Talia al Ghul


Talia al Ghul

Superherobox|

caption=Talia al Ghul.
Art by Greg Land.
character_name=Talia al Ghul
real_name=Talia al Ghul
publisher=DC Comics
debut="Detective Comics" #411 (May 1971)
creators=Dennis O'Neil
supports=Ra's al Ghul, various
alliances= Secret Society of Super Villains LexCorp League of Assassins
aliases=Talia Head
powers= - Expert at hand-to-hand combat and in the use of weapons
- High level intellect
- Utilizes her father's Lazarus Pits to restore life and heal wounds|

Talia al Ghul ( _ar. طليعة الغول - "Vanguard of the Demon") is a fictional character in the DC Comics universe, the now-estranged daughter of the supervillain Ra's al Ghul, and a love interest of Batman. She sometimes uses an anglicized form of her name, Talia Head (derived from her father's name, which is Arabic for "Head of the Demon").

She first appeared in "Detective Comics" #411 (May 1971). Her usual role is as a recurring romantic interest for Batman; her father, the leader of a worldwide criminal empire, considers Batman the man most worthy to marry Talia and to become his heir. It is natural that Batman is uninterested in the criminal empire, but he has shown considerable interest in Talia.

She is a complex character, not quite heroine nor villainess but more of an anti-hero. She has undoubtedly committed criminal acts; however, they were usually committed due to her loyalty to her father rather than for personal gain. She has saved Batman's life or helped him on numerous occasions. Furthermore, she helped to bring about the downfall of Lex Luthor.

Fictional character biography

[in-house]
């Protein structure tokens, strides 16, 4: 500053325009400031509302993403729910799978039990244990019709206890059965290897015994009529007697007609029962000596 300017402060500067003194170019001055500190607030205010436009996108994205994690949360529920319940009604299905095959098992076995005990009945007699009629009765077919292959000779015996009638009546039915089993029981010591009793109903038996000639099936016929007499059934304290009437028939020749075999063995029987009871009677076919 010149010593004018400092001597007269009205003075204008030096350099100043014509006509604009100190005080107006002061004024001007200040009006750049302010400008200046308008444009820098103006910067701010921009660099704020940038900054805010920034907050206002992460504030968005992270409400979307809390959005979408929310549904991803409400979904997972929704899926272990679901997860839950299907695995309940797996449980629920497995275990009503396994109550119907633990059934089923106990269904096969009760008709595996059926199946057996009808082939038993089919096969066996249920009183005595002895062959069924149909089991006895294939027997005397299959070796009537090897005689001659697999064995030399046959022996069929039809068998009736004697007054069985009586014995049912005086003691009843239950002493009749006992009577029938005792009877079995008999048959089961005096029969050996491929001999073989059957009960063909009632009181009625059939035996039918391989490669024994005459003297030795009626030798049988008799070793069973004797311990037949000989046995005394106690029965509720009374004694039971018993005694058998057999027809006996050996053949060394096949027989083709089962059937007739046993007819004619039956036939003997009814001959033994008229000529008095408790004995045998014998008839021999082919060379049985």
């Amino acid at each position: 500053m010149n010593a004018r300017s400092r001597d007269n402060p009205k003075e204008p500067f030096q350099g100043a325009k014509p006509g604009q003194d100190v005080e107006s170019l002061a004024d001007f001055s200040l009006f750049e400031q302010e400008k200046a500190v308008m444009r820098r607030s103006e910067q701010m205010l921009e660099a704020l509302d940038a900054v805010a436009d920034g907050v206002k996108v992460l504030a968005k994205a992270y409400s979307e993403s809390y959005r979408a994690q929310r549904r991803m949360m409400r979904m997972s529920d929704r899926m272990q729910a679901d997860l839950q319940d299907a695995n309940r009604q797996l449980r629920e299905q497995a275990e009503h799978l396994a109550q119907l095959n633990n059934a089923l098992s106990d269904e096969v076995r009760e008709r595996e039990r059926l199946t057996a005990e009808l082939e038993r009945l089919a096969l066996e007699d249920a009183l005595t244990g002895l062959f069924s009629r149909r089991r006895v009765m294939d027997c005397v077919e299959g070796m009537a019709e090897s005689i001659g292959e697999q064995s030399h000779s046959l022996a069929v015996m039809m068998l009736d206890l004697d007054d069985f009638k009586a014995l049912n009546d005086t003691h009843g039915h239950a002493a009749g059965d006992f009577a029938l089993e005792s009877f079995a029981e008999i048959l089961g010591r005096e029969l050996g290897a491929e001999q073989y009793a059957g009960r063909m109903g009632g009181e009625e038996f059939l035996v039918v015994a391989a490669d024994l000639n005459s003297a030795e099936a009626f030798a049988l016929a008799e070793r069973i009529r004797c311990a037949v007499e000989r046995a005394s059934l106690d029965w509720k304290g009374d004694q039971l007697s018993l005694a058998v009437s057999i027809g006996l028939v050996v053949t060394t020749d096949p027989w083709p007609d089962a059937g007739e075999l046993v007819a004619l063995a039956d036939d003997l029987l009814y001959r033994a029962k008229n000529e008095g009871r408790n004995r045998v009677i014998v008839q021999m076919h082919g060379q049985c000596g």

Early life

The graphic novel "Batman: Birth of the Demon" (1992) explains how her father met her mother, who was of mixed Chinese and Arab descent, at the Woodstock Festival. Talia's mother later dies of a drug overdose. This is a retcon of "Batman: Son of the Demon" (1987), which states that Talia's mother was named Melisande and was murdered by a former servant of Ra's named Qayin.

In her youth, Talia travels with Ra's around the world. He teaches her hand-to-hand combat as well as the use of most conventional weapons, from swords to guns. She helps him in the management of various organizations that he controls.

Batman

Talia first meets Batman in the story "Into the Den of the Death-Dealers!" in "Detective Comics" #411 (May 1971) by Dennis O'Neil. In the story, Batman rescues her from Dr. Darkk, apparently the leader of the League of Assassins. It is eventually revealed that the League is just one part of Ra's al Ghul's organization, The Demon, and that Darkk apparently turned against Ra's after failing in a mission (the usual punishment for this being death). At the end of the story, she shoots and kills Darkk to save Batman's life.